The New Regulatory Space

The New Regulatory Space

Reframing Democratic Governance

Frank Vibert

This groundbreaking book analyses changing patterns of governance in modern democratic societies. Frank Vibert discusses how far we should be concerned about such changes and what we should be concerned about. Crucially, Vibert clarifies the status of regulation, revealing how regulation should be viewed, not only as a technique offering specific responses to particular policy problems, but also in its new role as the key mechanism for making adjustments between the different systems of coordination used in contemporary governance.

Chapter 9: The distinctive appeal of the regulatory space

Frank Vibert

Subjects: economics and finance, political economy, law - academic, law and society, regulation and governance, politics and public policy, international politics, public policy, regulation and governance


If the distinctive appeal of the regulatory space can be clearly identified it would help clarify the nature of the permanent embrace between the regulatory space and other systems of coordination. It would also help us think in new and different ways about boundaries between different domains and how to maintain their integrity. In order to look for what might be distinctive, the analysis looks at the ways in which power and authority are exercised in the different domains. The chapter first looks at the way in which systems of coordination can be viewed both as 'distinctive' and, at the same time, interdependent and interconnected. It then takes a 'resources' based approach to distinctiveness in order to see whether there is something about the way in which power and authority is exercised in the regulatory space that provides it with its distinctive appeal. Finally, the discussion returns to look further into the way in which the systems can be said to be interconnected and in particular into the question of 'reciprocity' - the way in which power and authority are exchanged between domains.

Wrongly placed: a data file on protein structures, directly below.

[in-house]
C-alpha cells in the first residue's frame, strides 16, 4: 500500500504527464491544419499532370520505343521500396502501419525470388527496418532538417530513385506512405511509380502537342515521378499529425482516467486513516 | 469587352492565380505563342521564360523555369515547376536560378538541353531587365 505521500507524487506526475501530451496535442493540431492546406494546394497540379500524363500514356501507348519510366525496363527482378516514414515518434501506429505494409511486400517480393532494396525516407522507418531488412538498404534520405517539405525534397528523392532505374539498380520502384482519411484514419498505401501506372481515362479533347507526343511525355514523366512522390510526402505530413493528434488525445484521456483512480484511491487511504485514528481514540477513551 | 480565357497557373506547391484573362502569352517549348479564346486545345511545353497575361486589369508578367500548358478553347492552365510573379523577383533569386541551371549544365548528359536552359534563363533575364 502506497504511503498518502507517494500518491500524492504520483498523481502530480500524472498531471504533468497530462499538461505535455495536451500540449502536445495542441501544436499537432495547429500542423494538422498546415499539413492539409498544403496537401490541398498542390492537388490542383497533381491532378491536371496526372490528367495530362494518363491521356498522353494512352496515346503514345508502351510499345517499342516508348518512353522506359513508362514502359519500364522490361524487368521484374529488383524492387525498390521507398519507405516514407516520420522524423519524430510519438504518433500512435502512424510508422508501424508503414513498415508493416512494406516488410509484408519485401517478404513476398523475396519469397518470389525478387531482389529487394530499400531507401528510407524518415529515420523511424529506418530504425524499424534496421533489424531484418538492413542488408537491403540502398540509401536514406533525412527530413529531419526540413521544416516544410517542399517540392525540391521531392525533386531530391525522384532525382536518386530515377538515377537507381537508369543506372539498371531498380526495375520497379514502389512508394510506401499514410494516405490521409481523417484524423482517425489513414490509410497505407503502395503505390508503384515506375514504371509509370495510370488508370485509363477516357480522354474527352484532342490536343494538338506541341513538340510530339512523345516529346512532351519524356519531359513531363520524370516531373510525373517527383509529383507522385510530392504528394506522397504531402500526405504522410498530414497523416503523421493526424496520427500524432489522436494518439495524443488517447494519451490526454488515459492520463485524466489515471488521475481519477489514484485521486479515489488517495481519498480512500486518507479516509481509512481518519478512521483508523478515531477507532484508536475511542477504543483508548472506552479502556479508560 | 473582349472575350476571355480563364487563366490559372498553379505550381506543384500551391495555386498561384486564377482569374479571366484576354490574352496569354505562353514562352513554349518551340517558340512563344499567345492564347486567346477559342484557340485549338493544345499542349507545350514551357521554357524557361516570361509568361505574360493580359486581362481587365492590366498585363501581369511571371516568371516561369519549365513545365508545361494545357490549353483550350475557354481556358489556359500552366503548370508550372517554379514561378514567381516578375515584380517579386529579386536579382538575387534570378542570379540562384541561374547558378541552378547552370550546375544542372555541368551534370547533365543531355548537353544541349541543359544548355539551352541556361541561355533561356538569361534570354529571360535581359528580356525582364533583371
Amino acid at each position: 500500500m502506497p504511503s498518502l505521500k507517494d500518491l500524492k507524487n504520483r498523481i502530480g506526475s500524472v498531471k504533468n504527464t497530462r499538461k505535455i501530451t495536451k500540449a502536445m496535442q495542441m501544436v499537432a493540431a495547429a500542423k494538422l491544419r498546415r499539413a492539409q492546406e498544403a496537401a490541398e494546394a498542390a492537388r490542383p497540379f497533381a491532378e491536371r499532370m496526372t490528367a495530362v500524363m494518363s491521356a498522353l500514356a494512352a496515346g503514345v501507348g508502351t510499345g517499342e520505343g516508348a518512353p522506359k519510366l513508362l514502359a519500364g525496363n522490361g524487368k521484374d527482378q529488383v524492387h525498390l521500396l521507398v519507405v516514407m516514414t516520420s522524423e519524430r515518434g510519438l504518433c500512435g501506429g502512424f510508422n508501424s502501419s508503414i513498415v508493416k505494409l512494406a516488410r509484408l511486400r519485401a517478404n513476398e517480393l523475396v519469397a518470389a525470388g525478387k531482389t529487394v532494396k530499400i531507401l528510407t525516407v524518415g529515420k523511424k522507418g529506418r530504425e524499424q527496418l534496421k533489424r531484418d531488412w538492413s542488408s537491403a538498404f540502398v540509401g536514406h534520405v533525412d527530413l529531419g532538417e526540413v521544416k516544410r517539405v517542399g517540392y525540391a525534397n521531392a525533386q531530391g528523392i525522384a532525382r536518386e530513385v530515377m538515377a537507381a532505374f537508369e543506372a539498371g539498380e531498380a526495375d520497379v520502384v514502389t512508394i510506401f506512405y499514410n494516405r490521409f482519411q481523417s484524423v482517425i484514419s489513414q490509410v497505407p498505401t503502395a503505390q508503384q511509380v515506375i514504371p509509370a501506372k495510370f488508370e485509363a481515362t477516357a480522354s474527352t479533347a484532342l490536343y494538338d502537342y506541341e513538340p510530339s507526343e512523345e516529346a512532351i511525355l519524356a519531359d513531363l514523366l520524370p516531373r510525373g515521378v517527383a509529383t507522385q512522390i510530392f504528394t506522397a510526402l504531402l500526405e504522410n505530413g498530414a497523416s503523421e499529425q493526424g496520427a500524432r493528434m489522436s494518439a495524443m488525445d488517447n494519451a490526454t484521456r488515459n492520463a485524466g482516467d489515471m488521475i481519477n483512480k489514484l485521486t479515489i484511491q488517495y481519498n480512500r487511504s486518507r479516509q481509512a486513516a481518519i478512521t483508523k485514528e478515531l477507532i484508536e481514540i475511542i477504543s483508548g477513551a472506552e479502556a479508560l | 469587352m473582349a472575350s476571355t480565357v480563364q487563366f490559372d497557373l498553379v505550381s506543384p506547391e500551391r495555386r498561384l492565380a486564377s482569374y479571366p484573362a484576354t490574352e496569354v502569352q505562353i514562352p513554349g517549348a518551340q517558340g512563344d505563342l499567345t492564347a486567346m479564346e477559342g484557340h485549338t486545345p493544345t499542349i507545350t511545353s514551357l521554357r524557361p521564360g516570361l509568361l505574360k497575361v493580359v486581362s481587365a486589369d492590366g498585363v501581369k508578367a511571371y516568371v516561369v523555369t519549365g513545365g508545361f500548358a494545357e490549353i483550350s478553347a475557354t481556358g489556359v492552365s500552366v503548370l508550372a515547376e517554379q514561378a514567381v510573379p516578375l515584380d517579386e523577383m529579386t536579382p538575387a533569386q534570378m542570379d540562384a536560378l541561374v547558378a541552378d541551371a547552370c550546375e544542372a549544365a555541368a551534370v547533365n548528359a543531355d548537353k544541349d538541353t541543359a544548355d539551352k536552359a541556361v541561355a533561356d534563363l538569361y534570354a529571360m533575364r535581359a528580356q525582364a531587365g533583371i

You are not authenticated to view the full text of this chapter or article.

Elgaronline requires a subscription or purchase to access the full text of books or journals. Please login through your library system or with your personal username and password on the homepage.

Non-subscribers can freely search the site, view abstracts/ extracts and download selected front matter and introductory chapters for personal use.

Your library may not have purchased all subject areas. If you are authenticated and think you should have access to this title, please contact your librarian.

Further information